Swedish: Beslutad den... / Utkom från trycket den...

risingmoon

Senior Member
Mexican spanish
Good night. I need to translate both expressions into Spanish. They are in the cover of an ordinance published in 1994:

"AFS 1994:1 Utkom från trycket den 23 mars 1994" and "Beslutad den 26 januari 1994"

My attempts:

Aprobada el 26 de enero de 1994” (approved on January 26th 1994) and “Publicada el 23 de marzo de 1994” (published on March 23th 1994)

Do I need to make any corrections? Thanks in advance.
 
  • Beslutad = decided (not the same as approved). Utkom från trycket = ideomatically the same as published, literally "published from the press" — this is a phrase used specifically for laws, ordiances &c, referred to collectively as offentligt tryck.
     

    raumar

    Senior Member
    Norwegian
    I agree that "approved" doesn't look quite right here, and it is true that "beslutad" means "decided". But I am not sure whether "decided" is the best translation in this specific context. Maybe "adopted" could be an alternative -- the ordinance was "adopted on January 26th 1994"?
     

    risingmoon

    Senior Member
    Mexican spanish
    Thanks Den falska sköldpaddan y raumar for your answers. "Decided" has -as words in general- several meanings, so ¿which one do you mean, Den falska sköldpaddan? Meaning suggested by raumar (adopted) sounds logical to me in this context (although one of its meanings in Spanish is very similar to approved). Agreed ("acordado" in Spanish) also could work.

    Regarding "Utkom från trycket", I don't know what it means "published from the press" :confused:, I'm sorry. I couldn't find translations into Spanish of that sentence. If I can use only "published", it will be enough for me.

    What do you think? Thanks for your time.
     

    MattiasNYC

    Senior Member
    Swedish
    I think I agree with Raumar that "adopted" might be a more appropriate translation to English, but I think that is because it's just idiomatic to use that word in English rather than it being literally more correct - in other words it sounds more 'right' in English. My impression of the word in this type of context is that you can write a resolution for example, and it is then put in front of a committee or other group of people who then "adopt" the resolution. The difference between "adopt" and "decide" is that "adopt" is what you end up doing to the resolution after you have made the decision to do so. So the members decided to adopt the resolution.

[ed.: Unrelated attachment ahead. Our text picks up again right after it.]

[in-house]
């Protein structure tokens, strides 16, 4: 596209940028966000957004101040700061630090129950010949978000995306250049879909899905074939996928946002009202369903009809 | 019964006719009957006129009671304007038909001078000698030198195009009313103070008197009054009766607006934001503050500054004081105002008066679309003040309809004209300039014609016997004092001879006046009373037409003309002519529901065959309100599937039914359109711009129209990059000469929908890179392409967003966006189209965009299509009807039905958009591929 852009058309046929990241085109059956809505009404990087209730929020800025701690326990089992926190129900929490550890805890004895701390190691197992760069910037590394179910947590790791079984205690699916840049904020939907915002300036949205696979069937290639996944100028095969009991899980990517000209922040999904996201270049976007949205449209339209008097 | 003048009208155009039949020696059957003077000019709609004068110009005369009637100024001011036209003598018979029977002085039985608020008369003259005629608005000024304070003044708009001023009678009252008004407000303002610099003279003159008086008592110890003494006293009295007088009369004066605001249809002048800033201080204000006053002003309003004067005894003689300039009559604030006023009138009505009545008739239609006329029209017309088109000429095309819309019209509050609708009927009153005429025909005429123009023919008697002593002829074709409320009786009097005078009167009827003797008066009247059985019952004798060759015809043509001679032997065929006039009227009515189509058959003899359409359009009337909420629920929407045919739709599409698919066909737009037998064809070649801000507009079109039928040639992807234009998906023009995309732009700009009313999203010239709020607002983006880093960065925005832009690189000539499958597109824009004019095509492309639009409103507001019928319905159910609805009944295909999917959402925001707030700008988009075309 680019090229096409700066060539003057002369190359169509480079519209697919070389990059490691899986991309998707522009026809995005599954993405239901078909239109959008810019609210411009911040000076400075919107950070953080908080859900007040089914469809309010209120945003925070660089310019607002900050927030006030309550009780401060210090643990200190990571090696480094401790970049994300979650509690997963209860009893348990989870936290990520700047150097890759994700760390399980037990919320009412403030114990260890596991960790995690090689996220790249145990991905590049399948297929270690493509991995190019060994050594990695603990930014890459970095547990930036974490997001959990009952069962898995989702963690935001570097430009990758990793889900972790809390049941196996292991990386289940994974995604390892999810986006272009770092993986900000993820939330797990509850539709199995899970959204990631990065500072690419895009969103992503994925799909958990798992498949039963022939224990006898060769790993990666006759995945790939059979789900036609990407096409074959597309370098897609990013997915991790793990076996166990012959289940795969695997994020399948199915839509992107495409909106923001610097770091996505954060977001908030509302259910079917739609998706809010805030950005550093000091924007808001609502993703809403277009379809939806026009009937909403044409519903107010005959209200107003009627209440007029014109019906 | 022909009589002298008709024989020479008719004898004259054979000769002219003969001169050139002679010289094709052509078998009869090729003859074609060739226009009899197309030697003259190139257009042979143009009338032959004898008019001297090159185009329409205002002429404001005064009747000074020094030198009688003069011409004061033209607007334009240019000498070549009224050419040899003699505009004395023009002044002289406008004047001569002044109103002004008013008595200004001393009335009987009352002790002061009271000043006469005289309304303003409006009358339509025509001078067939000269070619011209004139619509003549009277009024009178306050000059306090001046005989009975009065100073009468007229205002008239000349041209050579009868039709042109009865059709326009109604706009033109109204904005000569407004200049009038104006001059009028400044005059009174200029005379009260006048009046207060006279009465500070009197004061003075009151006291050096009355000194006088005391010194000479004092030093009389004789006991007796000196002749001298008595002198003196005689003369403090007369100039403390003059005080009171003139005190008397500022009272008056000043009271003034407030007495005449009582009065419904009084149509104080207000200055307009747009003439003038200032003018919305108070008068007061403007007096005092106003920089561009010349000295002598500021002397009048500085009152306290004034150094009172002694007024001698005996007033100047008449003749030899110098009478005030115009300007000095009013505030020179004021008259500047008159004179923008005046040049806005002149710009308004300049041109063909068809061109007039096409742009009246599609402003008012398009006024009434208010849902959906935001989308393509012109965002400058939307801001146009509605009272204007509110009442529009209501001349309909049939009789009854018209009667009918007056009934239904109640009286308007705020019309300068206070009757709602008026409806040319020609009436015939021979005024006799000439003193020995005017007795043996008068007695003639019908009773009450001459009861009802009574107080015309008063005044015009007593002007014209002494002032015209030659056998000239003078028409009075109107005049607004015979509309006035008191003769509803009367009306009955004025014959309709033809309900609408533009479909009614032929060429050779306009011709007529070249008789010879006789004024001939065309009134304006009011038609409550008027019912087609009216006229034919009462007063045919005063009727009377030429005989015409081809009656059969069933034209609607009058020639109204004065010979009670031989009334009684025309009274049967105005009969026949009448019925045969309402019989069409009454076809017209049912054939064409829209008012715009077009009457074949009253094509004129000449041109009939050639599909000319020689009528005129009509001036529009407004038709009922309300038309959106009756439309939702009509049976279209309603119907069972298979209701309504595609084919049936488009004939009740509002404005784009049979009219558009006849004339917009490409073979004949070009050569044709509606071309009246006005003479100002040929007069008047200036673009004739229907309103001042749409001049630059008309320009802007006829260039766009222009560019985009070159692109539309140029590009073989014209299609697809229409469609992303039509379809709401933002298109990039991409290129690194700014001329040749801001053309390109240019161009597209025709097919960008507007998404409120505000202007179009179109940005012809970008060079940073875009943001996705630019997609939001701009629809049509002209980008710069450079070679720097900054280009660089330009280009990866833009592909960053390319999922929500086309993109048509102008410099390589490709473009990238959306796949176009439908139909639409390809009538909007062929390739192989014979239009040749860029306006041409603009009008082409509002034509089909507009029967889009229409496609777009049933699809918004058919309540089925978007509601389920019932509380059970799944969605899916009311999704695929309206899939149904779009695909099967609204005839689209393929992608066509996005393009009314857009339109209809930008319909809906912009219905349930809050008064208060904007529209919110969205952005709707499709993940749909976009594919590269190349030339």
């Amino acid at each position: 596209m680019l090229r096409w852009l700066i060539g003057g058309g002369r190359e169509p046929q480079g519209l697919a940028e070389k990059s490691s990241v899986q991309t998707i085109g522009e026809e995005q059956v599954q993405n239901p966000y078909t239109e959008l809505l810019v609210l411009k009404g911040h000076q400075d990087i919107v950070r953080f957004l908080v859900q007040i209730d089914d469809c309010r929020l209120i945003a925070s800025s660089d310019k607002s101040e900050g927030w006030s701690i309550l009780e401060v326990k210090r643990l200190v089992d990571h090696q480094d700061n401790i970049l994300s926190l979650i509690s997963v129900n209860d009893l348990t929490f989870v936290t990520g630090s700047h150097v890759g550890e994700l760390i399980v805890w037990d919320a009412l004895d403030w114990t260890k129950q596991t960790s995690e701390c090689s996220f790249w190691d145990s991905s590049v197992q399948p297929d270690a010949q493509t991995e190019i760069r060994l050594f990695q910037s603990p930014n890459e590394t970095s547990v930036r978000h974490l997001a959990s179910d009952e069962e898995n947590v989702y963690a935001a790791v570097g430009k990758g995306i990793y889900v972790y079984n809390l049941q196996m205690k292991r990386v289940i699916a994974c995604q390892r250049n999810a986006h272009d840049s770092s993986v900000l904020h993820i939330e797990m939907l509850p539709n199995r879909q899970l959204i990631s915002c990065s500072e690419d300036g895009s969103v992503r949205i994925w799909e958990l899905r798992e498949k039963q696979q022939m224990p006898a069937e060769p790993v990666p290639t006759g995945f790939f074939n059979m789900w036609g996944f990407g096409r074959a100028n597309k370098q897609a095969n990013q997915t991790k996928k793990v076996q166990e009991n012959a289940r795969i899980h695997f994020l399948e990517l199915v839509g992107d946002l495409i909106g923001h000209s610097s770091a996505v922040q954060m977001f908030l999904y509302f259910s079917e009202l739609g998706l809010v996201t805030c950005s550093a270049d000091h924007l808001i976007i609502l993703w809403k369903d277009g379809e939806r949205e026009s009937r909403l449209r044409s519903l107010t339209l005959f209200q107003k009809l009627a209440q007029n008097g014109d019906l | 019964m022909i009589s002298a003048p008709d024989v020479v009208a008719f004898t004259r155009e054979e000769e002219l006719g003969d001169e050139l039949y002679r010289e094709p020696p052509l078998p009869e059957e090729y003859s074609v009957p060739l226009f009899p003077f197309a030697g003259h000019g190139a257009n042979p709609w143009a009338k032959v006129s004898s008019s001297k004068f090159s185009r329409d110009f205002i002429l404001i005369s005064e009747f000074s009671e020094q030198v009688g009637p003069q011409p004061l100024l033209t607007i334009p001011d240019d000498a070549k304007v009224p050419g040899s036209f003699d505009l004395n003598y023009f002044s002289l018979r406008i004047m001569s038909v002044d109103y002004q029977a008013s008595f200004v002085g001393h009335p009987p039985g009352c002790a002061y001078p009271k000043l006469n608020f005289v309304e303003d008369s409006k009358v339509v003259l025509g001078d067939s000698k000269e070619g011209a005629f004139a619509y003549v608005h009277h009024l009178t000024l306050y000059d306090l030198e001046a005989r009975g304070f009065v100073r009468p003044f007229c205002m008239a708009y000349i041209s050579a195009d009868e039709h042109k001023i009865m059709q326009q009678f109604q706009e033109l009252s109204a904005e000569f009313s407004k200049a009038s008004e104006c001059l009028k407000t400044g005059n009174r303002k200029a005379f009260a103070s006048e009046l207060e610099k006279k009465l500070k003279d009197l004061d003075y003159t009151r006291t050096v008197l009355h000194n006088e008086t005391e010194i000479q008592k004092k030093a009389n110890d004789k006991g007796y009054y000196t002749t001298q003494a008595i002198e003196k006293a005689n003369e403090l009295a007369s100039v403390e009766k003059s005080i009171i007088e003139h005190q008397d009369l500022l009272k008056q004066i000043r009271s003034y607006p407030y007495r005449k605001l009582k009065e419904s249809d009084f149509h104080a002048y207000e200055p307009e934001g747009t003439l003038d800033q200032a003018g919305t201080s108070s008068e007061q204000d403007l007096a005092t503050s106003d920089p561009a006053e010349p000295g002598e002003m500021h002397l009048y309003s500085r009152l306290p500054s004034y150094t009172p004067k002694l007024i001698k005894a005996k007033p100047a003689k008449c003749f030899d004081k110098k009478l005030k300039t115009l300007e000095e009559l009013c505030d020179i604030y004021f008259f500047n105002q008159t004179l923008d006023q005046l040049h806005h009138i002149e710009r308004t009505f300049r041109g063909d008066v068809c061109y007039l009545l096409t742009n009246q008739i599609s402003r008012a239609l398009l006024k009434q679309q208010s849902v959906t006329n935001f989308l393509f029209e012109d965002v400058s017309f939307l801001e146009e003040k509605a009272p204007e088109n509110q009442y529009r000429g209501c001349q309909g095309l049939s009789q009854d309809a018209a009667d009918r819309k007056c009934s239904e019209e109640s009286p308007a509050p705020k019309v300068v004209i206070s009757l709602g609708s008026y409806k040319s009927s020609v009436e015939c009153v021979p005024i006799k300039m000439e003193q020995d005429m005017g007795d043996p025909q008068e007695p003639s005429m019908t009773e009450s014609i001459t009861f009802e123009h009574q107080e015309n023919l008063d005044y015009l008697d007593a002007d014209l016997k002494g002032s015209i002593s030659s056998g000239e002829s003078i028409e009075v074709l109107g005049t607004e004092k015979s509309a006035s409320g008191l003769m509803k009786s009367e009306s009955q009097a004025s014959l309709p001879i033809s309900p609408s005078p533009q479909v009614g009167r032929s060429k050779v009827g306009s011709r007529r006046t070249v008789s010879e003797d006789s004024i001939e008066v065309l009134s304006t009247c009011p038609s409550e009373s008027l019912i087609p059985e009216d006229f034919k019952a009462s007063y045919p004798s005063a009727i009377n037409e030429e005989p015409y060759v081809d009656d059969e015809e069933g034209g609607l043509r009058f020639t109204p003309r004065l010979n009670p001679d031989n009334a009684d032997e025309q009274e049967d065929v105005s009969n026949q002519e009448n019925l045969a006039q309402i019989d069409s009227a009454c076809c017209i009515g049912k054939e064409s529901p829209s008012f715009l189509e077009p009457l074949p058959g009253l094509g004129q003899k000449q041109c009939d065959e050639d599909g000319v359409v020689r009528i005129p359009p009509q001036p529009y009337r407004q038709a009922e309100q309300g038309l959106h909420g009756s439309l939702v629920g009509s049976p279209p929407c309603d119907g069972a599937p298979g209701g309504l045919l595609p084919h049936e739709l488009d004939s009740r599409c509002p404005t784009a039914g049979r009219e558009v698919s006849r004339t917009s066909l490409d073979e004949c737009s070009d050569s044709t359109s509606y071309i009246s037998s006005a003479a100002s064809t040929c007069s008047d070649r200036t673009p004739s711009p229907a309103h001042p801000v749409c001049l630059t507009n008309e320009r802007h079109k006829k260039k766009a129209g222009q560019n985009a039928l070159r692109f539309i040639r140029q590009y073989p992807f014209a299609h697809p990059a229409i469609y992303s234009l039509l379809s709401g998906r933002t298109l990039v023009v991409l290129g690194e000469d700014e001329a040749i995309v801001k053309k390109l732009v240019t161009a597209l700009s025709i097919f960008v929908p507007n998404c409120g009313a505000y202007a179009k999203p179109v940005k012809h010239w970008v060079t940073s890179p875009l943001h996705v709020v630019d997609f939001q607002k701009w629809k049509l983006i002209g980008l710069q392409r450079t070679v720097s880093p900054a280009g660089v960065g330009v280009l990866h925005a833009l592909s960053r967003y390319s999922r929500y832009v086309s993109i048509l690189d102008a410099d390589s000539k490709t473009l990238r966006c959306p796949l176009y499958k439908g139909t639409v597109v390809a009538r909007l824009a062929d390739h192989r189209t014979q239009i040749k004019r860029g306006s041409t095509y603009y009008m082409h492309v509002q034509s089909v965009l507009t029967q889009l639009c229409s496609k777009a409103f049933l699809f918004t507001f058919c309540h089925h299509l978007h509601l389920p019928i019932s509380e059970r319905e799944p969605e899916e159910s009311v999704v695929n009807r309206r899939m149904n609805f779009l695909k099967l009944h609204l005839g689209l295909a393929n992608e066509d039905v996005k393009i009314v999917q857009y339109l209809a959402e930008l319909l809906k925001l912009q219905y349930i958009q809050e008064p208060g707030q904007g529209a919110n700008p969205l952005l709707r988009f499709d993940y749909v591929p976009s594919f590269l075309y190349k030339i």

I think that's the distinction I would make in English.

    As for the other part I would imagine that maybe what we're looking at is more literally the printing of material. To me at least we can most likely say that a text or decision is "published" online. The meaning then is simply that whatever is decided is made available to those who should get to see it - often the general public. But I would also think that if this entity, maybe a government agency, decided that this needed to also be available in print then "Utkom från trycket" would refer to the day it was literally printed. I suppose it could maybe also be a distinction between different layouts of the text or graphics. I could imagine for example that if an agency changes logotypes for example a new printed edition with different logotypes and maybe a different font would yield a new date for ("Utkom från trycket") that set of printed documents, whereas the legal decision was still published at some earlier point in time and will still have the old date.

    Those are my impressions of the potential differences. I'm not a lawyer and I don't work for the government so I obviously can't give you a 100% clear answer on this, but perhaps it's enough for now. And maybe you can look at the regulations and compare them to see if there are different "print" and "publishing" dates. Perhaps that'll yield an answer.
     

    raumar

    Senior Member
    Norwegian
    Let me just confirm that this dictionary entry from Risingmoon's link fits our context (except that this is a verb in our context).
    adopted adj(resolution: accepted)adoptado adj
    aprobado adj
    The committee published its adopted resolution.